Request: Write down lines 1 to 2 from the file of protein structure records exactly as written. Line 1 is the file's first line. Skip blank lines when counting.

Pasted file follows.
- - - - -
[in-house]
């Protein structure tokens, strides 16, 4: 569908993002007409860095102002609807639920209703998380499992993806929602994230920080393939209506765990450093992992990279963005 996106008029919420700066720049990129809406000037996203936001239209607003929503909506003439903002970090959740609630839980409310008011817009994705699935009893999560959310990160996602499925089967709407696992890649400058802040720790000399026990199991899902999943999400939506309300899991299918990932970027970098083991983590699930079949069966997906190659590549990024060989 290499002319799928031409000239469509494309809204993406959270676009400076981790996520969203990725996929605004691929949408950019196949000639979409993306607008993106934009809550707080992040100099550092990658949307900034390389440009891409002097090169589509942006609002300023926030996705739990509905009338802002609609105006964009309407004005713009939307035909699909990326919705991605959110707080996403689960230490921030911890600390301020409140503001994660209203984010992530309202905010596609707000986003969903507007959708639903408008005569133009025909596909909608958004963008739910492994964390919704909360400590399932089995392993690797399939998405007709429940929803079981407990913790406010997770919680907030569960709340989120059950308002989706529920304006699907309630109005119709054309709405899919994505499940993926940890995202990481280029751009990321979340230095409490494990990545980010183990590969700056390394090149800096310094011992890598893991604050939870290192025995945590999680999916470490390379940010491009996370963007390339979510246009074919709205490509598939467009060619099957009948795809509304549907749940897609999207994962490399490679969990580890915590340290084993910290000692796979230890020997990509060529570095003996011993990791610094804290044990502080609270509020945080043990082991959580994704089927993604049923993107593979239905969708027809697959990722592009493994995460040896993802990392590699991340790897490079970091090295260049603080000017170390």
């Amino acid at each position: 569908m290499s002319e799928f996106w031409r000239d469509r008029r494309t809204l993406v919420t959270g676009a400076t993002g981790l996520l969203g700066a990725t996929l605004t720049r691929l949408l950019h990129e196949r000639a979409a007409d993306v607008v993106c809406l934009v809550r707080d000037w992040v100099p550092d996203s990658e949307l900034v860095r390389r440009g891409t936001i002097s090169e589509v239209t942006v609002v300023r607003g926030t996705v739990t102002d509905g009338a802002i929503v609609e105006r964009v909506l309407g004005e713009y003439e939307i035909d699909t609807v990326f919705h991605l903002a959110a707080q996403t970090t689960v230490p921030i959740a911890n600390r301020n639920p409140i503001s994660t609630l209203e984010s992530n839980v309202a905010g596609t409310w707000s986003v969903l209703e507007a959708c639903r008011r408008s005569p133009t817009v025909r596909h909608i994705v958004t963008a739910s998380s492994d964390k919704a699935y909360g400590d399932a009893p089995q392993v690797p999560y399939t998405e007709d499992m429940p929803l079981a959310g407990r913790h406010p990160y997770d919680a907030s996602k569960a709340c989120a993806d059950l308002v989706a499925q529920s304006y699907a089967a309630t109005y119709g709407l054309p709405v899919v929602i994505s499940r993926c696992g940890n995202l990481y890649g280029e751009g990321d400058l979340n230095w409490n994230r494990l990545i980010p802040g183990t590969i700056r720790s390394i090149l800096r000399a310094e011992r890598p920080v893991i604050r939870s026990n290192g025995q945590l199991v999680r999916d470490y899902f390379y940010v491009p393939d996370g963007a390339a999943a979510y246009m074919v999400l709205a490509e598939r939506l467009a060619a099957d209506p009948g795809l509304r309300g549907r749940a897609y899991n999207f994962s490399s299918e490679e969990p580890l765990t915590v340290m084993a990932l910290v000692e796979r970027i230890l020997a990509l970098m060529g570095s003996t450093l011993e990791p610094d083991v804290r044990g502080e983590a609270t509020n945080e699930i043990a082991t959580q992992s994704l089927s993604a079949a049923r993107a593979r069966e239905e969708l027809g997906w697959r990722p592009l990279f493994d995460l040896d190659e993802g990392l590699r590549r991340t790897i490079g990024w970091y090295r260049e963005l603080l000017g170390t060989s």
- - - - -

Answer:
[in-house]
């Protein structure tokens, strides 16, 4: 569908993002007409860095102002609807639920209703998380499992993806929602994230920080393939209506765990450093992992990279963005 996106008029919420700066720049990129809406000037996203936001239209607003929503909506003439903002970090959740609630839980409310008011817009994705699935009893999560959310990160996602499925089967709407696992890649400058802040720790000399026990199991899902999943999400939506309300899991299918990932970027970098083991983590699930079949069966997906190659590549990024060989 290499002319799928031409000239469509494309809204993406959270676009400076981790996520969203990725996929605004691929949408950019196949000639979409993306607008993106934009809550707080992040100099550092990658949307900034390389440009891409002097090169589509942006609002300023926030996705739990509905009338802002609609105006964009309407004005713009939307035909699909990326919705991605959110707080996403689960230490921030911890600390301020409140503001994660209203984010992530309202905010596609707000986003969903507007959708639903408008005569133009025909596909909608958004963008739910492994964390919704909360400590399932089995392993690797399939998405007709429940929803079981407990913790406010997770919680907030569960709340989120059950308002989706529920304006699907309630109005119709054309709405899919994505499940993926940890995202990481280029751009990321979340230095409490494990990545980010183990590969700056390394090149800096310094011992890598893991604050939870290192025995945590999680999916470490390379940010491009996370963007390339979510246009074919709205490509598939467009060619099957009948795809509304549907749940897609999207994962490399490679969990580890915590340290084993910290000692796979230890020997990509060529570095003996011993990791610094804290044990502080609270509020945080043990082991959580994704089927993604049923993107593979239905969708027809697959990722592009493994995460040896993802990392590699991340790897490079970091090295260049603080000017170390």